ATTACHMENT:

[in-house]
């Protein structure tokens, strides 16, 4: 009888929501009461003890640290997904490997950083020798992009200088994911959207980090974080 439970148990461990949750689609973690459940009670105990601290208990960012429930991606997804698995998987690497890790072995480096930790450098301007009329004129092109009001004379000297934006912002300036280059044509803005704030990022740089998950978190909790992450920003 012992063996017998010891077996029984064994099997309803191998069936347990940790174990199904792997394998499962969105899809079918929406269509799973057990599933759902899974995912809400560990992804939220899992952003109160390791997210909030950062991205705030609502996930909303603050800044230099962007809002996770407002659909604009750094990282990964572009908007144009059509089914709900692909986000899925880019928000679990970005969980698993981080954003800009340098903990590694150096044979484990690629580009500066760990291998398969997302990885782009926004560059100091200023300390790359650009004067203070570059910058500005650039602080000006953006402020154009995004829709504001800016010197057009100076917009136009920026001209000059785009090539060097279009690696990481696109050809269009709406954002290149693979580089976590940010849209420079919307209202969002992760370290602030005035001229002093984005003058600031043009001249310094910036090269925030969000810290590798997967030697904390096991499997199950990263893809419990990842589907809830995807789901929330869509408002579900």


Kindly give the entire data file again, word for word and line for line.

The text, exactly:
[in-house]
């Protein structure tokens, strides 16, 4: 009888929501009461003890640290997904490997950083020798992009200088994911959207980090974080 439970148990461990949750689609973690459940009670105990601290208990960012429930991606997804698995998987690497890790072995480096930790450098301007009329004129092109009001004379000297934006912002300036280059044509803005704030990022740089998950978190909790992450920003 012992063996017998010891077996029984064994099997309803191998069936347990940790174990199904792997394998499962969105899809079918929406269509799973057990599933759902899974995912809400560990992804939220899992952003109160390791997210909030950062991205705030609502996930909303603050800044230099962007809002996770407002659909604009750094990282990964572009908007144009059509089914709900692909986000899925880019928000679990970005969980698993981080954003800009340098903990590694150096044979484990690629580009500066760990291998398969997302990885782009926004560059100091200023300390790359650009004067203070570059910058500005650039602080000006953006402020154009995004829709504001800016010197057009100076917009136009920026001209000059785009090539060097279009690696990481696109050809269009709406954002290149693979580089976590940010849209420079919307209202969002992760370290602030005035001229002093984005003058600031043009001249310094910036090269925030969000810290590798997967030697904390096991499997199950990263893809419990990842589907809830995807789901929330869509408002579900």